Did you miss this concert? Were you there and would like to hear it again—because once is not enough? You're in luck—NEC has made it available at InstantEncore. To play or download the performances, click here—there are no fees involved. You will need to have or create an account to complete the process. Your account will also allow you to receive notifications of future concerts.
Their program includes a new work, Will Myers's Bright Shadows, which was selected as the winning work in NEC's first Orchestral Composition Competition, which will place a work by an NEC student composer on an orchestral concert each year. The judges for the competition were David Rakowski (Brandeis University), Richard Cornell (Boston University) and Robert Aldridge (Rutgers University).
Will Myers: Bright Shadows
Prokofiev: Romeo & Juliet
selections from Suites 1 & 2
conducted by Lio Kuokman
Dvorak: Symphony No. 5
conducted by Hugh Wolff
Program Note on Bright Shadows
"I began writing Bright Shadows in the late autumn of 2011. My inspiration, reflected in the title, was the concept of pitch complements, which the Japanese composer Toru Takemitsu calls "shadows." When a collection of pitches forms a harmony or melody, the remaining pitches of the twelve-note chromatic scale form that collection's pitch complement (at least in our well-tempered, twelve-note pitch space). I originally used these complements very strictly, ensuring that each melody or harmony was balanced by its complement in short order, but while there were some pleasant moments, I was finding the result to be more cold and impersonal than I wanted. So I completely started over in April of last year, taking the sound world I had found in the early sketches' best moments and expanding them freely. Immediately I felt liberated, and much of the piece as you hear it today fell into place in a few weeks. The piece, my first for a full-sized orchestra, inhabits a calm, contemplative space for most of its seven minutes, although it opens up as it nears the end. Apart from a few notable solos, most of the piece's gestures fan out throughout the entire orchestra, unfolding in the foreground before settling into the background to allow more material to become the point of focus.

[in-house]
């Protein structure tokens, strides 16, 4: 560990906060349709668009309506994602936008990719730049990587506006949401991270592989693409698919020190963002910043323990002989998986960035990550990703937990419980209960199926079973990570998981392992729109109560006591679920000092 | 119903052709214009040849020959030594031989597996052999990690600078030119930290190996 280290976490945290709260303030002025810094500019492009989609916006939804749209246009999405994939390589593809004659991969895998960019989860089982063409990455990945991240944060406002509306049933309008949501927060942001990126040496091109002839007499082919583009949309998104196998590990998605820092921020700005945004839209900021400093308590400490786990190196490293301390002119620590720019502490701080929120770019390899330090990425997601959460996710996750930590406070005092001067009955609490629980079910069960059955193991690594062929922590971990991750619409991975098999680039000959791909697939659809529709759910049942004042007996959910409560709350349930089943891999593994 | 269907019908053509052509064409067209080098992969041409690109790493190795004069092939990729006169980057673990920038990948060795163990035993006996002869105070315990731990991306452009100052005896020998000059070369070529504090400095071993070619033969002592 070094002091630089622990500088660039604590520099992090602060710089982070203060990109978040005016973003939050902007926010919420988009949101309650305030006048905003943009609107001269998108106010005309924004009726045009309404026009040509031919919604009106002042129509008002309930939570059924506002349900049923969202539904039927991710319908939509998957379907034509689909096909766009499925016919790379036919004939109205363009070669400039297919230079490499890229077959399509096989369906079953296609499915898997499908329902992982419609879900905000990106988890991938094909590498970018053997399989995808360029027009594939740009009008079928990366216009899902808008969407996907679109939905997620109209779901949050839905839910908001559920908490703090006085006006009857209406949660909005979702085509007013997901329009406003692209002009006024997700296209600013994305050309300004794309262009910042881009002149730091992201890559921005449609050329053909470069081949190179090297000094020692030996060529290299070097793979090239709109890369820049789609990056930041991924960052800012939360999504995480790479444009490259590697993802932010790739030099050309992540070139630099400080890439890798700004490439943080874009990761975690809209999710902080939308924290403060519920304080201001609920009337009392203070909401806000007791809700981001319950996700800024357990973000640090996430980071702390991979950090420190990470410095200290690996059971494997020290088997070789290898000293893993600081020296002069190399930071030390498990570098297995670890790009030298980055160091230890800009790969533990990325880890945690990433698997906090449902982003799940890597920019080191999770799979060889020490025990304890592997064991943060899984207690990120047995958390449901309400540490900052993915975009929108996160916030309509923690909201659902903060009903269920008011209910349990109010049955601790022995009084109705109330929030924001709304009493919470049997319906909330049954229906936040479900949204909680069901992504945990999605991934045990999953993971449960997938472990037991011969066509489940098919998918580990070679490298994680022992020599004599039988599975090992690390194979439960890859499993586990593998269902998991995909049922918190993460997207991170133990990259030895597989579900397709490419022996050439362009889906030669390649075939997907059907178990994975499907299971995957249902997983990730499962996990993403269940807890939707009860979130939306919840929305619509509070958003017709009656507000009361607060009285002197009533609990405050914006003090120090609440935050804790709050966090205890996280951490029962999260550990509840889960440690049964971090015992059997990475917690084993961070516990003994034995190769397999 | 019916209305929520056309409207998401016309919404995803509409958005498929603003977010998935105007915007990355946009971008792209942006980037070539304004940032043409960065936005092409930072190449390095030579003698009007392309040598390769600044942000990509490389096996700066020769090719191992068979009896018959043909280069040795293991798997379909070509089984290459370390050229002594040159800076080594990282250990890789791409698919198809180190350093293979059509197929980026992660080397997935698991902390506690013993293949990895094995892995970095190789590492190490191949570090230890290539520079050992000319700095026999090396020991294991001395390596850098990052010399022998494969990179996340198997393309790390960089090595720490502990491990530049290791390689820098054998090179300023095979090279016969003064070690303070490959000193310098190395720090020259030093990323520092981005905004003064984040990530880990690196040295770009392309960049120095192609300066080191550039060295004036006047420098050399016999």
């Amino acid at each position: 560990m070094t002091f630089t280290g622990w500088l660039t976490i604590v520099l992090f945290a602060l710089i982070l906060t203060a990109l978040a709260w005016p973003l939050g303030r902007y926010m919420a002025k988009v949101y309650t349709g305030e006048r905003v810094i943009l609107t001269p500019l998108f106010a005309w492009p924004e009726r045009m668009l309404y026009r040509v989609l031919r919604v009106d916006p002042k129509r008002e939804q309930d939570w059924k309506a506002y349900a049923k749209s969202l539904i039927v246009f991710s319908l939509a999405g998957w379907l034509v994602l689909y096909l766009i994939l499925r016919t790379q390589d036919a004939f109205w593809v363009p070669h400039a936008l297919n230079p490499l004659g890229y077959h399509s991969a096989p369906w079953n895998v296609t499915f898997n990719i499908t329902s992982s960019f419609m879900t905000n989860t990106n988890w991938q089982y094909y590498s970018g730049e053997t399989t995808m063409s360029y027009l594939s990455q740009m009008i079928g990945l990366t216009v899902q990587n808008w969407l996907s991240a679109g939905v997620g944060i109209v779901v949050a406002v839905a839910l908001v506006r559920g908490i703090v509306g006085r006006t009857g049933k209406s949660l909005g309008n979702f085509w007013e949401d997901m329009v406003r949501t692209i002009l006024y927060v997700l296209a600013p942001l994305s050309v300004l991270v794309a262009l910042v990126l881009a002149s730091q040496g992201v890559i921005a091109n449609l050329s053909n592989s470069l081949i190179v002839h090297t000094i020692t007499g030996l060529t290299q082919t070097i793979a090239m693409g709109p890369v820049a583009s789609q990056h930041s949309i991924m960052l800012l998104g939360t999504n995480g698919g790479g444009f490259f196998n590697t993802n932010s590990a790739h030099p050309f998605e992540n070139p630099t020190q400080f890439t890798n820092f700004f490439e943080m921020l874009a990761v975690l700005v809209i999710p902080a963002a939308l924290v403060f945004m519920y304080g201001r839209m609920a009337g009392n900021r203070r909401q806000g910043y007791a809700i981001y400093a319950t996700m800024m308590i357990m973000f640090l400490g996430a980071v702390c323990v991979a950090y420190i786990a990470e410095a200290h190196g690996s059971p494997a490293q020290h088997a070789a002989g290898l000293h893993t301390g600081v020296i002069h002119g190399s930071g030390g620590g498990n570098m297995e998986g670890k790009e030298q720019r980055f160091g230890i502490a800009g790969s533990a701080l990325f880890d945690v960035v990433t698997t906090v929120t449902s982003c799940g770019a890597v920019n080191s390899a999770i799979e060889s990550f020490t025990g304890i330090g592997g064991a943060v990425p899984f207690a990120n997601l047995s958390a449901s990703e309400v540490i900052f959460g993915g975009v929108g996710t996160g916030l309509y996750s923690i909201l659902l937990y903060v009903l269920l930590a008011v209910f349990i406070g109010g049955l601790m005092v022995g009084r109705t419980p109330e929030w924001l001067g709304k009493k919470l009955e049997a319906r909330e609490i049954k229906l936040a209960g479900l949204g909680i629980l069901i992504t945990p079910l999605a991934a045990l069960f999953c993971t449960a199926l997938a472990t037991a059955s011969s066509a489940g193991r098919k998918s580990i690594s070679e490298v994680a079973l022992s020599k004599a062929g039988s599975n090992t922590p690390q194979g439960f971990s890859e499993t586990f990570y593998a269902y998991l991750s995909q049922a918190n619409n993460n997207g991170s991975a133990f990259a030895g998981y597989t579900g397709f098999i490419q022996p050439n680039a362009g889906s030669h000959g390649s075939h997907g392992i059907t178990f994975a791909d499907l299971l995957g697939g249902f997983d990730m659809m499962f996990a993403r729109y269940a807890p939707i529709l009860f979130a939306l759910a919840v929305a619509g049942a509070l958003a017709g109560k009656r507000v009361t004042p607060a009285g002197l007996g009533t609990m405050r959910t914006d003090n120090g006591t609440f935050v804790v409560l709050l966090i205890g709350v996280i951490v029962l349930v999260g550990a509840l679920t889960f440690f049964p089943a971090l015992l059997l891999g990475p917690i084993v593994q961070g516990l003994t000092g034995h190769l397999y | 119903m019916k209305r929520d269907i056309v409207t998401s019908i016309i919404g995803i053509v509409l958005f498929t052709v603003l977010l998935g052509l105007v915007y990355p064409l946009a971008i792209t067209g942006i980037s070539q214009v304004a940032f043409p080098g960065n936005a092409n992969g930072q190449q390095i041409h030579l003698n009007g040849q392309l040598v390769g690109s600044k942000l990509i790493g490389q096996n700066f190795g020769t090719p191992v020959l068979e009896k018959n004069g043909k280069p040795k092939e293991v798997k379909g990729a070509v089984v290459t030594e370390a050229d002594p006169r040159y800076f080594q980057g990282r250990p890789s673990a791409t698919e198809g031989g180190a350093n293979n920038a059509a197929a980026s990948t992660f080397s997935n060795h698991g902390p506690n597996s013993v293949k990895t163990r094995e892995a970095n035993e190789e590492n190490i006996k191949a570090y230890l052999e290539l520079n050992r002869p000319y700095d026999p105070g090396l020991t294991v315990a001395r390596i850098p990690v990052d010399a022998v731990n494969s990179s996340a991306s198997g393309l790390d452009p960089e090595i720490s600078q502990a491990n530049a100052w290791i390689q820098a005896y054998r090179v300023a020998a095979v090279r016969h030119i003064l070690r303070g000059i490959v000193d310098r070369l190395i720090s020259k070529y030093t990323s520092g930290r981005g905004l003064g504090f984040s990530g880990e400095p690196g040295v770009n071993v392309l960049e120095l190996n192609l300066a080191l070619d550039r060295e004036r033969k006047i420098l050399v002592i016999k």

I am incredibly honored to have Bright Shadows performed by the NEC Symphony tonight, and I heartily appreciate the effort put in by the players and by the extremely talented Lio Kuokman. Thanks are also due to my composition teachers Kati Agócs, John Heiss, Robert Beaser, and John McDonald, all of whom contributed their advice to me about this piece." –Will Myers
Will Myers, composer
Will Myers is in his fifth and final year of the Tufts/New England Conservatory Dual-Degree program, through which he will receive a B.M. in Composition and Music Theory from NEC and a B.S. in Cognitive and Brain Sciences at Tufts. He has pursued composition studies with Kati Agócs, John Heiss and Robert Beaser, as well as John McDonald at Tufts, and theory studies with Efstratios Minakakis. During his time at NEC, he has twice been an ASCAP Morton Gould Young Composer Award finalist (2011, 2012), attended Atlantic Music Festival (2011) in Waterville, Maine, had his music performed by the Tufts Symphony Orchestra, participated in masterclasses with William Bolcom and George Tsontakis, and won the NEC Honors Ensemble Composition Competition (2012) for his work, Passages, for string quartet. He is writing a senior theory thesis on the notion of paradox in the music of György Ligeti, focusing on the piano étude Touches Bloquées, and a cognitive science thesis on the effects of harmonic and subharmonic tones on the dissonance of chords. This premiere of Bright Shadows marks the first time his orchestral work has been performed at NEC. Will grew up in Los Angeles, California, and now lives in Chapel Hill, North Carolina when not attending school.